Fortunately, this is where NEDAW can serve a very useful and probably underappreciated purpose. Besides its intended purpose to inform students of the warning signs of an incipient eating disorder and to facilitate entry into treatment, it also serves as a valuable antidote to the prevailing social environment in which the measure of the worth of a person is how they look. One benefit of NEDAW activities on college campuses is to remind our vulnerable youth that there is more to them than what the scale says, or what they have achieved so far in their young life, or whether they are like everyone else.
This contribution cannot be measured by the number of students referred for counseling, or how many were screened, or how many students were in attendance for activities. The message of being appreciated as a whole person, with many valuable qualities, of which physical qualities are only a small part, will affect the cultural tone of the whole campus.
I believe that it is many individual acts that ultimately make the difference; seeing peers challenge the prevailing “wisdom” that you can never be too rich or too thin, who publically demonstrate that they will not be subject to the tyranny of the scale or photoshoped images of beauty. And especially, those who communicate that they value the health of the person, a human being in full, much more than whether they got an A in chemistry or were invited to homecoming parties.
In other words, NEDAW provides a forum to enter into a conversation about what is really important about being a human being. What could be more worthwhile than that?
Arnett, J.J. (2000). Emerging Adulthood: a theory of development from the late teens through the twenties. American Psychologist, 55(5), 469-480.
Hudson, J., Hiripi, E., Pope, H., & Kessler, R. (2007). The prevalence and correlates of eating disorders in the National Comorbidity Survey Replication. Biological Psychiatry, 81(3), 348-358.
Kenny, M.E. (1994). Quality and Correlates of Parental Attachment Among Late Adolescents. Journal of Counseling and Development, 72(4), 399-403.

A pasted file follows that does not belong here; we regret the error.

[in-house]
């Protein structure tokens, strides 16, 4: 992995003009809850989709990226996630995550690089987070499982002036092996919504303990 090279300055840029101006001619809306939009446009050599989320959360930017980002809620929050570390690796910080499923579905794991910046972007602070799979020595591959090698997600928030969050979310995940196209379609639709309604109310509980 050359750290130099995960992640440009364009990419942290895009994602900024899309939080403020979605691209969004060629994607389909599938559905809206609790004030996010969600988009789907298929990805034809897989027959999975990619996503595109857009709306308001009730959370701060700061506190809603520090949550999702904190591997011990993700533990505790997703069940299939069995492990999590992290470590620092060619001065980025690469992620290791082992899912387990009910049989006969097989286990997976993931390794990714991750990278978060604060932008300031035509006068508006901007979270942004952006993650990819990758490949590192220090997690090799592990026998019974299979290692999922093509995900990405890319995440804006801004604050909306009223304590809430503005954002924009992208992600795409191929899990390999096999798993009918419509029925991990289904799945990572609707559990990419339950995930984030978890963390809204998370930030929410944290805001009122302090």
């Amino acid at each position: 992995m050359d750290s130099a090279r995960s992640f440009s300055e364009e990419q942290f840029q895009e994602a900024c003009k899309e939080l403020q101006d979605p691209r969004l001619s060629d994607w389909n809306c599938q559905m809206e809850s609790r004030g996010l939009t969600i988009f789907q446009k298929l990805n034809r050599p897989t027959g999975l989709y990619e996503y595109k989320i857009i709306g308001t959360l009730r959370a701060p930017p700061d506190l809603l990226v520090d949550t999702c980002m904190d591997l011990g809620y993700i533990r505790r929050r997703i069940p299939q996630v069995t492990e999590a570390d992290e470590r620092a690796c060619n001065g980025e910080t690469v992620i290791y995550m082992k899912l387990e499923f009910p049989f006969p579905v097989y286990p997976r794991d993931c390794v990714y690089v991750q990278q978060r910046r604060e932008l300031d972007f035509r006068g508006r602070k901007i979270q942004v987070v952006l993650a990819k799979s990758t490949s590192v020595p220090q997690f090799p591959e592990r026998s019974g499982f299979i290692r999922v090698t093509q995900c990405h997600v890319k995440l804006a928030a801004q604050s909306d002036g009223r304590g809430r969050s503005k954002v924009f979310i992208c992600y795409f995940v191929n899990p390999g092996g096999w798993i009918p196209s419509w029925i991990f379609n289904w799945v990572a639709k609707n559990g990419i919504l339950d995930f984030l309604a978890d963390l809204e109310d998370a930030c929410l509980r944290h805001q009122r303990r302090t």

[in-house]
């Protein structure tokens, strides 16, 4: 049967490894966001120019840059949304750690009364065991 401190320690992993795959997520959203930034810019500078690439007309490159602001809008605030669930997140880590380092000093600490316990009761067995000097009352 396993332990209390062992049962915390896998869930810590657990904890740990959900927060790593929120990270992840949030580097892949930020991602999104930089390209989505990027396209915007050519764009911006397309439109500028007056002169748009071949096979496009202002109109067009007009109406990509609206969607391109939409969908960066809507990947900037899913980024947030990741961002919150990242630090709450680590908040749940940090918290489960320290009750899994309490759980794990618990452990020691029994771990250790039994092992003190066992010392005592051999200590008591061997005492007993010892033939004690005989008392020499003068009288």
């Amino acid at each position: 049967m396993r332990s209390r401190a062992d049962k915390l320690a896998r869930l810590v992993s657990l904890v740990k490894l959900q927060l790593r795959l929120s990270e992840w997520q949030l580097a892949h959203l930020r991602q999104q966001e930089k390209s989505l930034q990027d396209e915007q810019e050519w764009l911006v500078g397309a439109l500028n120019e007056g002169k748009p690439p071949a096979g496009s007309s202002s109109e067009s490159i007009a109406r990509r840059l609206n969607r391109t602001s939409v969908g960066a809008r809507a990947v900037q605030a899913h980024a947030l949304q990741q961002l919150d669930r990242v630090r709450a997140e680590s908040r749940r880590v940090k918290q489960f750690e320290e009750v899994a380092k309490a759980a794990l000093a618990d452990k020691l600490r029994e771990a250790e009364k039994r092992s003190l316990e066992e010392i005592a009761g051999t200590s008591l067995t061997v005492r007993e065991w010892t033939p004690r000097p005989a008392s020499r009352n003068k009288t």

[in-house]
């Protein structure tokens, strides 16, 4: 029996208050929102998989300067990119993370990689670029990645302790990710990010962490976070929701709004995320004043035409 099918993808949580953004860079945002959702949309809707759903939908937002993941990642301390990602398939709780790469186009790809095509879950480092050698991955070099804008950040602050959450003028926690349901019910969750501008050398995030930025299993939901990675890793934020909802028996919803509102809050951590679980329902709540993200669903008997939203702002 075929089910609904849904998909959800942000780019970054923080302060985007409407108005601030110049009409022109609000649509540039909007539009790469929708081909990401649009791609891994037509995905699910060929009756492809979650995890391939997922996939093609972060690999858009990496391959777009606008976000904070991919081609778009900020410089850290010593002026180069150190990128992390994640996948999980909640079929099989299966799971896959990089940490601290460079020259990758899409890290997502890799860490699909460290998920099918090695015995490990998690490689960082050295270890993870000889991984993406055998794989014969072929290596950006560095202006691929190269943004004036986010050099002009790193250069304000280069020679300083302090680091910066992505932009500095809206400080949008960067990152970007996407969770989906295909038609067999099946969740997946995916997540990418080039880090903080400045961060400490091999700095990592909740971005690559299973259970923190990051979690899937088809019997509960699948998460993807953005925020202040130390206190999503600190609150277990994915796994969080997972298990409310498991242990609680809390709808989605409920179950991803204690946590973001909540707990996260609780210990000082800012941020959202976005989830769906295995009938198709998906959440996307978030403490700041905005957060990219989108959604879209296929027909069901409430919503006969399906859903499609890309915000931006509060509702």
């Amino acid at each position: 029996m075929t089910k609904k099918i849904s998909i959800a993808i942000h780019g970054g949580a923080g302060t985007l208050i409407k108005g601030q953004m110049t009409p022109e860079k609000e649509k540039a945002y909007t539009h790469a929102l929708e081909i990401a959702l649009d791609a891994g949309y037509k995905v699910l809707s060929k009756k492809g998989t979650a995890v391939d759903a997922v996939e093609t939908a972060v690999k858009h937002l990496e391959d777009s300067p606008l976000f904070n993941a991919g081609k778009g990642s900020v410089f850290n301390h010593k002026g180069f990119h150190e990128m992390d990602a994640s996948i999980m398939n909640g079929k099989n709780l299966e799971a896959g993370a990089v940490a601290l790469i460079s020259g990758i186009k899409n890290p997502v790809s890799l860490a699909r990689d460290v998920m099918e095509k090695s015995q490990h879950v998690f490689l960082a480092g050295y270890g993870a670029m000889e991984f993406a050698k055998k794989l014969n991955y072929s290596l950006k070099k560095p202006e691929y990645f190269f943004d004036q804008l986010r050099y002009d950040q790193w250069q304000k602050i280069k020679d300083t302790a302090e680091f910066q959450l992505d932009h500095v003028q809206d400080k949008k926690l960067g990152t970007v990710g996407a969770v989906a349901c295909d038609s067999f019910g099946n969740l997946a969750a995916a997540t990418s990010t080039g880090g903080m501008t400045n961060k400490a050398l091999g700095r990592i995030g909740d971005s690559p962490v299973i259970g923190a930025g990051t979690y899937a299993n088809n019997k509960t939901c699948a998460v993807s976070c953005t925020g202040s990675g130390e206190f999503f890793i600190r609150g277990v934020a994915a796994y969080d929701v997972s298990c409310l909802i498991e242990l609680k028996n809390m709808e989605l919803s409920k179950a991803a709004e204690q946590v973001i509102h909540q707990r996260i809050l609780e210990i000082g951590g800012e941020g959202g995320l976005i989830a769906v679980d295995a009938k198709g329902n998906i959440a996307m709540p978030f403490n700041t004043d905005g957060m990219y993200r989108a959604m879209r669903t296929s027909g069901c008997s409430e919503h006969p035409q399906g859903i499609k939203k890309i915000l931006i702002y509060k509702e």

Learn more about Webster Wellness Professionals at WebsterWellnessProfessionals.com or by calling 314-737-4070.
Dr. Randall Flanery earned his doctorate in Clinical Psychology at the University of Wisconsin in Madison in 1983. He is the Director of Webster Wellness Professionals, a St. Louis eating disorder treatment center. Specific treatment interests of his are: evidence-based treatments of anorexia nervosa, bulimia nervosa, binge eating disorder, and other variants of eating disorders. He also is especially interested in tailoring treatment methods for males with eating disorders and weight control concerns.
He is an adjunct associate professor of Family Medicine at Saint Louis University School of Medicine. Dr. Flanery has more than 25 years of clinical experience treating eating disorders and obesity. He also has a broad background in the treatment of a variety of childhood and adolescent conditions. He uses evidenced-based methods to help individuals achieve lifetime healthy weight management and weight control. Besides authoring publications on the treatment of eating disorders and childhood health problems, he has served as Director of Eating Disorders Programs and Child/Adolescent services. He is a member of the American Psychological Association, the International Association of Eating Disorders Professionals (IAEDP), Academy of Eating Disorders (AED), and the Society of Child Clinical Psychology. He is a past editor and reviewer of PsyCritiques, an online journal of reviews. Dr. Flanery is a frequent speaker to professional and public groups.